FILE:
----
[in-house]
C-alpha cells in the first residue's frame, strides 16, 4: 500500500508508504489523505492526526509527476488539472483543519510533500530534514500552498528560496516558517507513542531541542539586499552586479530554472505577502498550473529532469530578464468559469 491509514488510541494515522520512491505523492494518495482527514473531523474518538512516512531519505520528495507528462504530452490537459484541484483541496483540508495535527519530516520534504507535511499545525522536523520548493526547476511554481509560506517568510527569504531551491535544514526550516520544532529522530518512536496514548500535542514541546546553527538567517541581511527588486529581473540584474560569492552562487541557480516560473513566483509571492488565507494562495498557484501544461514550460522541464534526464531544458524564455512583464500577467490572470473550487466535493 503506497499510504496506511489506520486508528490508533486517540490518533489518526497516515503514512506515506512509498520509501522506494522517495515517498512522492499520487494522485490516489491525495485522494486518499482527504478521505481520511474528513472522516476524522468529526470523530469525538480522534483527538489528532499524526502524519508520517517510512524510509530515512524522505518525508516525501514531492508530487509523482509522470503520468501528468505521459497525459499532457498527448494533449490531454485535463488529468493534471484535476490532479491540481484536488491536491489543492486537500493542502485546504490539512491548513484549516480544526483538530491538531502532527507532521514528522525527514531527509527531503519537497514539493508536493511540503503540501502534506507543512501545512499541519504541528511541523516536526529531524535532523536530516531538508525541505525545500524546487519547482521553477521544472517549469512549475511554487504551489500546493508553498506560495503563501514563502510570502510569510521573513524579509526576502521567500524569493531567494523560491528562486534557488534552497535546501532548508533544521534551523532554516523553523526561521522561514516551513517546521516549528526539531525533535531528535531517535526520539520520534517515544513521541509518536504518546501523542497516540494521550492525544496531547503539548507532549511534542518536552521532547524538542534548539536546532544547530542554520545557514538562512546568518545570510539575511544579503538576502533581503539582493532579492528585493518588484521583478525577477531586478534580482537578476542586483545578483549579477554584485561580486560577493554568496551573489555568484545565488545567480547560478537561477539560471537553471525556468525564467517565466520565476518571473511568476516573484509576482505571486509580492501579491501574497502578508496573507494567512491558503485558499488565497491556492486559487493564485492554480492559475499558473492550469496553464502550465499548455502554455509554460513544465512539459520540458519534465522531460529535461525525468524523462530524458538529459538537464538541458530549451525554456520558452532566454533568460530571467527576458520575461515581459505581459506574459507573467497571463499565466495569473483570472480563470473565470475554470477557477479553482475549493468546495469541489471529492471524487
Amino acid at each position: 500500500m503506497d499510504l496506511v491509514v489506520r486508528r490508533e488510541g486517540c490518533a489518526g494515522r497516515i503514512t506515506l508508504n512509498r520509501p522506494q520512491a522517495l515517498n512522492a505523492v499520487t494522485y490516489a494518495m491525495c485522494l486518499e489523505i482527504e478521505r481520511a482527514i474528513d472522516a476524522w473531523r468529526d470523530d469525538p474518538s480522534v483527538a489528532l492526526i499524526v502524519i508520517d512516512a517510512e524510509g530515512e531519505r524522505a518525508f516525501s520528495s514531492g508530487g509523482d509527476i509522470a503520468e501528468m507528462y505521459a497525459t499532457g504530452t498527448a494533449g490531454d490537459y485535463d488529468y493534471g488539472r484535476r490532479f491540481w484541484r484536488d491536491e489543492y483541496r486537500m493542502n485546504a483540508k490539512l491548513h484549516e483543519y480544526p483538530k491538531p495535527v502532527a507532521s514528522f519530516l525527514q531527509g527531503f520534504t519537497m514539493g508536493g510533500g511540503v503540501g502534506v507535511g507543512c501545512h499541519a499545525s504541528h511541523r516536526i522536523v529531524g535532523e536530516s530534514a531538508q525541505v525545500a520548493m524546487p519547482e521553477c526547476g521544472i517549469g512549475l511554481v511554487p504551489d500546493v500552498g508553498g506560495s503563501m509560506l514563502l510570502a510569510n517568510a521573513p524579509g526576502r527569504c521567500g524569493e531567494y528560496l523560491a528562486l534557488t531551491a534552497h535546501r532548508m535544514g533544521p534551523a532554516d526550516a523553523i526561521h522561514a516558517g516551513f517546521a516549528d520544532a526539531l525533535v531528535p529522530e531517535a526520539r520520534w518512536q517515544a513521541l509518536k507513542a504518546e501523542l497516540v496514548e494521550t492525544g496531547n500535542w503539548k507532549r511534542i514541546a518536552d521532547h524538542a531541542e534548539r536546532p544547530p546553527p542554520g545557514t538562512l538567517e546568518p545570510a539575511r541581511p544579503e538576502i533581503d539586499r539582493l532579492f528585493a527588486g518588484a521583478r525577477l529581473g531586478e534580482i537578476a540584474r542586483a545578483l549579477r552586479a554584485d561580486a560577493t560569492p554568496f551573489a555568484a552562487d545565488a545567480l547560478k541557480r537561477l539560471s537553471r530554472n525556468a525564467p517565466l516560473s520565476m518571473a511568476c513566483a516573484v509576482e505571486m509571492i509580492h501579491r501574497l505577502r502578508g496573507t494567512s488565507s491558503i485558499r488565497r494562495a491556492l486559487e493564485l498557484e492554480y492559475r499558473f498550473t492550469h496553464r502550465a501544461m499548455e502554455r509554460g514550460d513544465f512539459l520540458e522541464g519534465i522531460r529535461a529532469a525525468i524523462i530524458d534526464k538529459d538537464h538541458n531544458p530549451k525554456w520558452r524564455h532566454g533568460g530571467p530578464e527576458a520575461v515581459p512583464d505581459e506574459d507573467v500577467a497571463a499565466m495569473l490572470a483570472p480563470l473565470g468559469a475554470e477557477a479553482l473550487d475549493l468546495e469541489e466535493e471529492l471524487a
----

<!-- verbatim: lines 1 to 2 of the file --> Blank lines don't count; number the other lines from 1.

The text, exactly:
[in-house]
C-alpha cells in the first residue's frame, strides 16, 4: 500500500508508504489523505492526526509527476488539472483543519510533500530534514500552498528560496516558517507513542531541542539586499552586479530554472505577502498550473529532469530578464468559469 491509514488510541494515522520512491505523492494518495482527514473531523474518538512516512531519505520528495507528462504530452490537459484541484483541496483540508495535527519530516520534504507535511499545525522536523520548493526547476511554481509560506517568510527569504531551491535544514526550516520544532529522530518512536496514548500535542514541546546553527538567517541581511527588486529581473540584474560569492552562487541557480516560473513566483509571492488565507494562495498557484501544461514550460522541464534526464531544458524564455512583464500577467490572470473550487466535493 503506497499510504496506511489506520486508528490508533486517540490518533489518526497516515503514512506515506512509498520509501522506494522517495515517498512522492499520487494522485490516489491525495485522494486518499482527504478521505481520511474528513472522516476524522468529526470523530469525538480522534483527538489528532499524526502524519508520517517510512524510509530515512524522505518525508516525501514531492508530487509523482509522470503520468501528468505521459497525459499532457498527448494533449490531454485535463488529468493534471484535476490532479491540481484536488491536491489543492486537500493542502485546504490539512491548513484549516480544526483538530491538531502532527507532521514528522525527514531527509527531503519537497514539493508536493511540503503540501502534506507543512501545512499541519504541528511541523516536526529531524535532523536530516531538508525541505525545500524546487519547482521553477521544472517549469512549475511554487504551489500546493508553498506560495503563501514563502510570502510569510521573513524579509526576502521567500524569493531567494523560491528562486534557488534552497535546501532548508533544521534551523532554516523553523526561521522561514516551513517546521516549528526539531525533535531528535531517535526520539520520534517515544513521541509518536504518546501523542497516540494521550492525544496531547503539548507532549511534542518536552521532547524538542534548539536546532544547530542554520545557514538562512546568518545570510539575511544579503538576502533581503539582493532579492528585493518588484521583478525577477531586478534580482537578476542586483545578483549579477554584485561580486560577493554568496551573489555568484545565488545567480547560478537561477539560471537553471525556468525564467517565466520565476518571473511568476516573484509576482505571486509580492501579491501574497502578508496573507494567512491558503485558499488565497491556492486559487493564485492554480492559475499558473492550469496553464502550465499548455502554455509554460513544465512539459520540458519534465522531460529535461525525468524523462530524458538529459538537464538541458530549451525554456520558452532566454533568460530571467527576458520575461515581459505581459506574459507573467497571463499565466495569473483570472480563470473565470475554470477557477479553482475549493468546495469541489471529492471524487